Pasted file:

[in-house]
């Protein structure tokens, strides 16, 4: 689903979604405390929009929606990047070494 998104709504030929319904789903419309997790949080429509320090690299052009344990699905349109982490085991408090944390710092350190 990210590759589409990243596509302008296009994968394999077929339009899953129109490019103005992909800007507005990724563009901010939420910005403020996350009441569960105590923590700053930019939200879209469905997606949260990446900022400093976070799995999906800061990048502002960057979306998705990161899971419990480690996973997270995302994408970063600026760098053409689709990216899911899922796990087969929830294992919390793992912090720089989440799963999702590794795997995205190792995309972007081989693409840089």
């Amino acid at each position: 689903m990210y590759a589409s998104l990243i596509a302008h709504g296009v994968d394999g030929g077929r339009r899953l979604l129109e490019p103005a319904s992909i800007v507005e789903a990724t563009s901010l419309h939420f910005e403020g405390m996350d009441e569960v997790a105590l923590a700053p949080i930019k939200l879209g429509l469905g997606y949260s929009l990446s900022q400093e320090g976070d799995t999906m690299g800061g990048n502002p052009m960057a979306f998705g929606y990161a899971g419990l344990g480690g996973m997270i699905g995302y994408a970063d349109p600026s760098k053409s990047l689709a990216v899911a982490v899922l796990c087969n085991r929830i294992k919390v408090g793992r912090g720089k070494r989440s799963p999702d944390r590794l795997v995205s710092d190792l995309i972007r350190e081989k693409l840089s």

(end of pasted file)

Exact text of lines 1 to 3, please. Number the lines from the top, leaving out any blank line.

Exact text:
[in-house]
């Protein structure tokens, strides 16, 4: 689903979604405390929009929606990047070494 998104709504030929319904789903419309997790949080429509320090690299052009344990699905349109982490085991408090944390710092350190 990210590759589409990243596509302008296009994968394999077929339009899953129109490019103005992909800007507005990724563009901010939420910005403020996350009441569960105590923590700053930019939200879209469905997606949260990446900022400093976070799995999906800061990048502002960057979306998705990161899971419990480690996973997270995302994408970063600026760098053409689709990216899911899922796990087969929830294992919390793992912090720089989440799963999702590794795997995205190792995309972007081989693409840089």
């Amino acid at each position: 689903m990210y590759a589409s998104l990243i596509a302008h709504g296009v994968d394999g030929g077929r339009r899953l979604l129109e490019p103005a319904s992909i800007v507005e789903a990724t563009s901010l419309h939420f910005e403020g405390m996350d009441e569960v997790a105590l923590a700053p949080i930019k939200l879209g429509l469905g997606y949260s929009l990446s900022q400093e320090g976070d799995t999906m690299g800061g990048n502002p052009m960057a979306f998705g929606y990161a899971g419990l344990g480690g996973m997270i699905g995302y994408a970063d349109p600026s760098k053409s990047l689709a990216v899911a982490v899922l796990c087969n085991r929830i294992k919390v408090g793992r912090g720089k070494r989440s799963p999702d944390r590794l795997v995205s710092d190792l995309i972007r350190e081989k693409l840089s």